Saturday, June 27, 2009

Naomi Klein on Media Matters

The podcast Media Matters with Bob McChesney is political commentary radio program with (frequently) listeners calling in. The most recent edition had Canadian writer and social critic Naomi Klein in the studio.

Klein gets the opportunity to voice her fierce criticism of modern free market criticism. As already pointed out in her book 'The shock doctrine' which describes what she terms 'Disaster Capitalism' - money making thrives with crises. In her book, the disaster caused by hurricane Katrina is used as an example. In the studio, she goes to show how the current financial disaster works just likewise. A private market crisis is being transformed into a public crisis with all the bail out programs.

What this boils down to is that the capitalists do not have to pay for their mistakes, but manage to pass the hot potato through to the government. That means the tax payer, the public budget and eventually the weakest pay the price. And rich speculators can go on taking huge risks. And thus, capitalism, this unrestrained capitalism, thrives by crises. The excitement and expectations about Obama, have obscured this fact in the US, but in other countries, she claims, the injustice is observed more clearly.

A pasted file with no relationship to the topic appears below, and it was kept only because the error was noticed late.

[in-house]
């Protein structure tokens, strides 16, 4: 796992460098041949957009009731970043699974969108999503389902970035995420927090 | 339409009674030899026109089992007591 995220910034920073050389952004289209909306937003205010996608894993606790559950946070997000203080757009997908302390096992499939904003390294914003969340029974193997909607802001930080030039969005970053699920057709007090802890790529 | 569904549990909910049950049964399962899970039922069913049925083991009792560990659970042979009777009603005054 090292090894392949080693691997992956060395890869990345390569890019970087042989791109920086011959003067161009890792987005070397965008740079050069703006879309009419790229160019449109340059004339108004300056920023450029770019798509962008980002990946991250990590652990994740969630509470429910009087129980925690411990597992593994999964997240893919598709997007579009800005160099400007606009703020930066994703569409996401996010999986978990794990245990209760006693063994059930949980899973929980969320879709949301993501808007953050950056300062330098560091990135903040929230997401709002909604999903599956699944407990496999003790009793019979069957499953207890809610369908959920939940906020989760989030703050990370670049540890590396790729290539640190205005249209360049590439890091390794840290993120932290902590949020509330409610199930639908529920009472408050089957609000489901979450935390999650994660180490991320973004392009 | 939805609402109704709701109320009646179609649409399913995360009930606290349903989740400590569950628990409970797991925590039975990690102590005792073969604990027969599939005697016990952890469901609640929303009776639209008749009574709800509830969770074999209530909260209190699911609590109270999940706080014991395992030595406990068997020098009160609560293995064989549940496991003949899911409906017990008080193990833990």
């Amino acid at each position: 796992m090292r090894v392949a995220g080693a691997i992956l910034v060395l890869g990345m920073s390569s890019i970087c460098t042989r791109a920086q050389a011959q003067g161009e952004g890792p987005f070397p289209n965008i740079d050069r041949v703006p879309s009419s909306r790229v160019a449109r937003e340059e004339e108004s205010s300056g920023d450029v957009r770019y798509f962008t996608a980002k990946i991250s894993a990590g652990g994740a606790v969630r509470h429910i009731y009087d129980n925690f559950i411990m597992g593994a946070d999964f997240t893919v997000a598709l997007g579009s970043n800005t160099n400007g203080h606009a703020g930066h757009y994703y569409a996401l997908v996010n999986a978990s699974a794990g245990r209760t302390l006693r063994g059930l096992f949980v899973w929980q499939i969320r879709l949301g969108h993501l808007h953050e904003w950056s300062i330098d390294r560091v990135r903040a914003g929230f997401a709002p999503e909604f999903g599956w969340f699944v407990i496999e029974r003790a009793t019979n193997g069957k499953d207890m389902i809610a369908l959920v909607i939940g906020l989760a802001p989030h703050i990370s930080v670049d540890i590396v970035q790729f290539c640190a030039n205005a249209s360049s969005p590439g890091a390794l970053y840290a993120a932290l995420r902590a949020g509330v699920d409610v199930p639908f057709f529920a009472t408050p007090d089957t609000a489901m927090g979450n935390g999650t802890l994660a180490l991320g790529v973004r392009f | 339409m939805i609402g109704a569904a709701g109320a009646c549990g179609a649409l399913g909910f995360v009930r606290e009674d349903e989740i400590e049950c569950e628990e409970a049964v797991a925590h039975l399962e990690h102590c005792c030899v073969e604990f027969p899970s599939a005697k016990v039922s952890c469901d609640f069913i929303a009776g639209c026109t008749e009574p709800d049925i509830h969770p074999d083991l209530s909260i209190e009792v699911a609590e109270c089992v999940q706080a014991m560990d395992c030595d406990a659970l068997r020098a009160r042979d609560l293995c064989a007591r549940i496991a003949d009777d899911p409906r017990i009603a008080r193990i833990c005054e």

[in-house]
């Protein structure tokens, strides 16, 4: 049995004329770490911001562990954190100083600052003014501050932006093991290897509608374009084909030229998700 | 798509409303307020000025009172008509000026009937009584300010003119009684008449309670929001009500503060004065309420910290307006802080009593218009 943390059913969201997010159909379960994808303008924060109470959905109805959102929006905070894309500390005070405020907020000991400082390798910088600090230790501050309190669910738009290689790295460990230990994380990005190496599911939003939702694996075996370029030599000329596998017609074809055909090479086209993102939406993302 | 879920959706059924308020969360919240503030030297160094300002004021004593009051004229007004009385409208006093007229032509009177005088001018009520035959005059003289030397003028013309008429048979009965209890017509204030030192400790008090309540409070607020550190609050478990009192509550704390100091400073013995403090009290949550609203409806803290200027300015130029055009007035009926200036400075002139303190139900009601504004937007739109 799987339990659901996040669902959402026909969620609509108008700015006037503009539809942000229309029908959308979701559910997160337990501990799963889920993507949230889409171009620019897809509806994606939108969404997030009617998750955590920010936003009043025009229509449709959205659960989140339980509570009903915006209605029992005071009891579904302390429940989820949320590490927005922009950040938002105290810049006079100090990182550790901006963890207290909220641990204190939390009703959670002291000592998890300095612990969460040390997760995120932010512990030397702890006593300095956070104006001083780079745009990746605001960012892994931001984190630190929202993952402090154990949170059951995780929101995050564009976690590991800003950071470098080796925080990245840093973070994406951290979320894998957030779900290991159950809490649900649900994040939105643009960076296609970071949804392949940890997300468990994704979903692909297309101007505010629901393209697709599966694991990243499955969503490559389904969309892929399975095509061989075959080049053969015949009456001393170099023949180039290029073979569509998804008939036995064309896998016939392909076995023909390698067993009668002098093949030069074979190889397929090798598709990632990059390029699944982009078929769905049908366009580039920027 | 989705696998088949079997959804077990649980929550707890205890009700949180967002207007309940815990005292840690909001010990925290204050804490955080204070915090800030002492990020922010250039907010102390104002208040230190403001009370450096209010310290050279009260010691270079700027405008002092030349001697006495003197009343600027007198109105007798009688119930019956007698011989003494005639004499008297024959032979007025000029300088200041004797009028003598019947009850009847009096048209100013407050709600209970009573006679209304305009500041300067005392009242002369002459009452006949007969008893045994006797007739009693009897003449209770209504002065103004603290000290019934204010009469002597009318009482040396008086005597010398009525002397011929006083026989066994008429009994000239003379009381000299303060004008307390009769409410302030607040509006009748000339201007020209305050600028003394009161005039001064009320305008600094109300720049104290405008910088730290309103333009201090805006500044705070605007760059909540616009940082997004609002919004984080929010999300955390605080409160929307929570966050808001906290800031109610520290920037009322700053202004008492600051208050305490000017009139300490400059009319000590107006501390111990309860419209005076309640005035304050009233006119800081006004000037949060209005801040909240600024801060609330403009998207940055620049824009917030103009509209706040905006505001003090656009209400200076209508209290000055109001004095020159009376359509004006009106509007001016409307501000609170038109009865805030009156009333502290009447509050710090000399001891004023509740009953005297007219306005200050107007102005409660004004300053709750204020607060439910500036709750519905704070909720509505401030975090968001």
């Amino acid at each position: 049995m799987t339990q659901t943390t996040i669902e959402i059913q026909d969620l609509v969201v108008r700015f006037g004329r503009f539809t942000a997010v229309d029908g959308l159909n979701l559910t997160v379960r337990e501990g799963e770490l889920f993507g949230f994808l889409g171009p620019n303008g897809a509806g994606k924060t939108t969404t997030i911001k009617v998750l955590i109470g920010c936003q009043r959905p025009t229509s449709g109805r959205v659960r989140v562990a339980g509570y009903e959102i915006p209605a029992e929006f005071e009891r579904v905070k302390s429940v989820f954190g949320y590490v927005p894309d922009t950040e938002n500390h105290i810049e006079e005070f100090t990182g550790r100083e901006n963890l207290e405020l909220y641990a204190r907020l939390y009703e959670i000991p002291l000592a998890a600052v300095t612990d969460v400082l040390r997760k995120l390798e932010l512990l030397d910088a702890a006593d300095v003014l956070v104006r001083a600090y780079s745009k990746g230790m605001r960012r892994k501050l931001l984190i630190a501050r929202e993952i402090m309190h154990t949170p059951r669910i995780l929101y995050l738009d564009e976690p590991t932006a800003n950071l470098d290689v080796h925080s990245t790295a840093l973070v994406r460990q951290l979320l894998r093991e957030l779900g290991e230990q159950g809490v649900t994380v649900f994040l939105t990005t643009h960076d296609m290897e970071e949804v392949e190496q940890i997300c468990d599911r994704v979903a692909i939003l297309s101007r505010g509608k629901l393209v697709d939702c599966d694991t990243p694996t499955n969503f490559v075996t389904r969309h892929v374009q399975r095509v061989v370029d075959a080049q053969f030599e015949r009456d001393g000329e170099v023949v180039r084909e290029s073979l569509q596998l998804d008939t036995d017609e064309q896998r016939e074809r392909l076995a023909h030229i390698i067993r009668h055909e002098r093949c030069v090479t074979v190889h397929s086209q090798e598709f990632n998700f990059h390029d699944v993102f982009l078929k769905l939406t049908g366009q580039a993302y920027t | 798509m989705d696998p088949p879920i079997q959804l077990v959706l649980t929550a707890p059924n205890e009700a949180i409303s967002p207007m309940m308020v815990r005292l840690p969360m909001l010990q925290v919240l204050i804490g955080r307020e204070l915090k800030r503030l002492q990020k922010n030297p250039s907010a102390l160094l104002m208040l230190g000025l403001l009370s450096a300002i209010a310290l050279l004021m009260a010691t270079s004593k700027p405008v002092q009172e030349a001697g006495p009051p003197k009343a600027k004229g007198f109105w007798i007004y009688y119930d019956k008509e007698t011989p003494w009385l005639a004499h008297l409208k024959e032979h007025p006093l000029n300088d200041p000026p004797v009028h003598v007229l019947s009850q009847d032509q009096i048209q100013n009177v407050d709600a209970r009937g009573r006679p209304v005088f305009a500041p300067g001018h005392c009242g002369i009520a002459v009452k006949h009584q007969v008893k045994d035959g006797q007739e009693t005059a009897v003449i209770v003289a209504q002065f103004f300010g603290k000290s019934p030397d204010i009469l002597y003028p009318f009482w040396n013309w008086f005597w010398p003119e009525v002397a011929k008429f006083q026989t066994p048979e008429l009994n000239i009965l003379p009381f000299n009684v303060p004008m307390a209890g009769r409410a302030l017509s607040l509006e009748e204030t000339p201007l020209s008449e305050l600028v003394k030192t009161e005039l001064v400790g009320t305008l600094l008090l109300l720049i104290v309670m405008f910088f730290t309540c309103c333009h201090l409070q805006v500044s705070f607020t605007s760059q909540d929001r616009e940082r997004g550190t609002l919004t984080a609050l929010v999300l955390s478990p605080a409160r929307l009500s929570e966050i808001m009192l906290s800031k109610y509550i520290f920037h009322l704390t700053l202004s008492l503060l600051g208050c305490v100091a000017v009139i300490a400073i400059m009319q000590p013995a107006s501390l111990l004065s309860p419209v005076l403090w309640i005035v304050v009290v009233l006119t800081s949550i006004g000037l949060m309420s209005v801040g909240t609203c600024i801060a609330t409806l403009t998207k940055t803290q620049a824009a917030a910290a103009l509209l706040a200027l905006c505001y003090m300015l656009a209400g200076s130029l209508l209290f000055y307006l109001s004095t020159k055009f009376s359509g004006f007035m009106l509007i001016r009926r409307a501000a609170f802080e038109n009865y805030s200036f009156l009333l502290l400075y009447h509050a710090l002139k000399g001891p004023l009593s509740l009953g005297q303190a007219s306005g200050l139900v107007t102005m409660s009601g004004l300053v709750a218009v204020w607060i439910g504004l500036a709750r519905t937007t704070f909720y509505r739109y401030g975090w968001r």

More Media Matters:
Noam Chomsky,
Juan Cole,
The Crisis.

More Naomi Klein:
Naomi Klein on Big Ideas.


Kateveg said...

Thanks for posting this - I'm really looking forward to it. I've listened to Naomi Klein on CSPAN and she's sharp as hell.

I wasn't too thrilled with the Chomsky interview - yes, he's a fascinating important voice - but his absolute dismissal of any interpretation of reality other than his own is just so off-putting and so at odds with the level of his thinking. I'd like to see his friends - like Bob McChesney - challenge him on it - but they never do. They just enable him to stay in permanent pontification mode.

Anne the Man said...

Hi Kateveg,

I agree with you and I would add that I found Naomi Klein on Big Ideas better than on Media Matters.